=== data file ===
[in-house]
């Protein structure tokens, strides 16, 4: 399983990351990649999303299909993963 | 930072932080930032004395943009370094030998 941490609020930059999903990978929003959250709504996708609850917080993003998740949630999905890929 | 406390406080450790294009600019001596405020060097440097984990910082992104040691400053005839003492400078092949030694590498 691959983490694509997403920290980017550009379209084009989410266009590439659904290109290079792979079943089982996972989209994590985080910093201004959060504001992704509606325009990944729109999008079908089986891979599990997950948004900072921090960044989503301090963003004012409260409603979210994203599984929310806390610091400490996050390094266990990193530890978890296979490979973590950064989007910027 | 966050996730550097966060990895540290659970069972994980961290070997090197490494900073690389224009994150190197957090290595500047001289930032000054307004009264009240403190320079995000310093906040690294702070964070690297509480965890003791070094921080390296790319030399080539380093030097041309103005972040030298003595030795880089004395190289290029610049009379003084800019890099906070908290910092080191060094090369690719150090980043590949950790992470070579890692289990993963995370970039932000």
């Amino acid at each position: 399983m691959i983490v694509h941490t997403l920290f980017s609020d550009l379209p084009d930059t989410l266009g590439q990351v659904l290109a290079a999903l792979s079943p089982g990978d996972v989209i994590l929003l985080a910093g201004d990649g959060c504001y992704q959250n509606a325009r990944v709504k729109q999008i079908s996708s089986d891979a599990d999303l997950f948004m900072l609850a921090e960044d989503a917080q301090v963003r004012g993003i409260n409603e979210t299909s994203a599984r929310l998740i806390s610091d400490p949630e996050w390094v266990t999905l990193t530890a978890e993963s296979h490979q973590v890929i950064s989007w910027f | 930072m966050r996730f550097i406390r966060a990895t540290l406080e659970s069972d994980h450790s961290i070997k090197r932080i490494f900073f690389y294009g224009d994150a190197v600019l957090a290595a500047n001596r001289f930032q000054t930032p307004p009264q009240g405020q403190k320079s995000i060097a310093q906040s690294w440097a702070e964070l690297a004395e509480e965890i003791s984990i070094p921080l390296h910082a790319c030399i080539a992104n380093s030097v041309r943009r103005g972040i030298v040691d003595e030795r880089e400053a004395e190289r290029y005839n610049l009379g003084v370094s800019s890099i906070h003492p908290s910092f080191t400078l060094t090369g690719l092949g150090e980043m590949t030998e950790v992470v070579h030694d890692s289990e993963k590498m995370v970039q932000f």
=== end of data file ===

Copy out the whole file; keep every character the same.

[in-house]
């Protein structure tokens, strides 16, 4: 399983990351990649999303299909993963 | 930072932080930032004395943009370094030998 941490609020930059999903990978929003959250709504996708609850917080993003998740949630999905890929 | 406390406080450790294009600019001596405020060097440097984990910082992104040691400053005839003492400078092949030694590498 691959983490694509997403920290980017550009379209084009989410266009590439659904290109290079792979079943089982996972989209994590985080910093201004959060504001992704509606325009990944729109999008079908089986891979599990997950948004900072921090960044989503301090963003004012409260409603979210994203599984929310806390610091400490996050390094266990990193530890978890296979490979973590950064989007910027 | 966050996730550097966060990895540290659970069972994980961290070997090197490494900073690389224009994150190197957090290595500047001289930032000054307004009264009240403190320079995000310093906040690294702070964070690297509480965890003791070094921080390296790319030399080539380093030097041309103005972040030298003595030795880089004395190289290029610049009379003084800019890099906070908290910092080191060094090369690719150090980043590949950790992470070579890692289990993963995370970039932000």
């Amino acid at each position: 399983m691959i983490v694509h941490t997403l920290f980017s609020d550009l379209p084009d930059t989410l266009g590439q990351v659904l290109a290079a999903l792979s079943p089982g990978d996972v989209i994590l929003l985080a910093g201004d990649g959060c504001y992704q959250n509606a325009r990944v709504k729109q999008i079908s996708s089986d891979a599990d999303l997950f948004m900072l609850a921090e960044d989503a917080q301090v963003r004012g993003i409260n409603e979210t299909s994203a599984r929310l998740i806390s610091d400490p949630e996050w390094v266990t999905l990193t530890a978890e993963s296979h490979q973590v890929i950064s989007w910027f | 930072m966050r996730f550097i406390r966060a990895t540290l406080e659970s069972d994980h450790s961290i070997k090197r932080i490494f900073f690389y294009g224009d994150a190197v600019l957090a290595a500047n001596r001289f930032q000054t930032p307004p009264q009240g405020q403190k320079s995000i060097a310093q906040s690294w440097a702070e964070l690297a004395e509480e965890i003791s984990i070094p921080l390296h910082a790319c030399i080539a992104n380093s030097v041309r943009r103005g972040i030298v040691d003595e030795r880089e400053a004395e190289r290029y005839n610049l009379g003084v370094s800019s890099i906070h003492p908290s910092f080191t400078l060094t090369g690719l092949g150090e980043m590949t030998e950790v992470v070579h030694d890692s289990e993963k590498m995370v970039q932000f």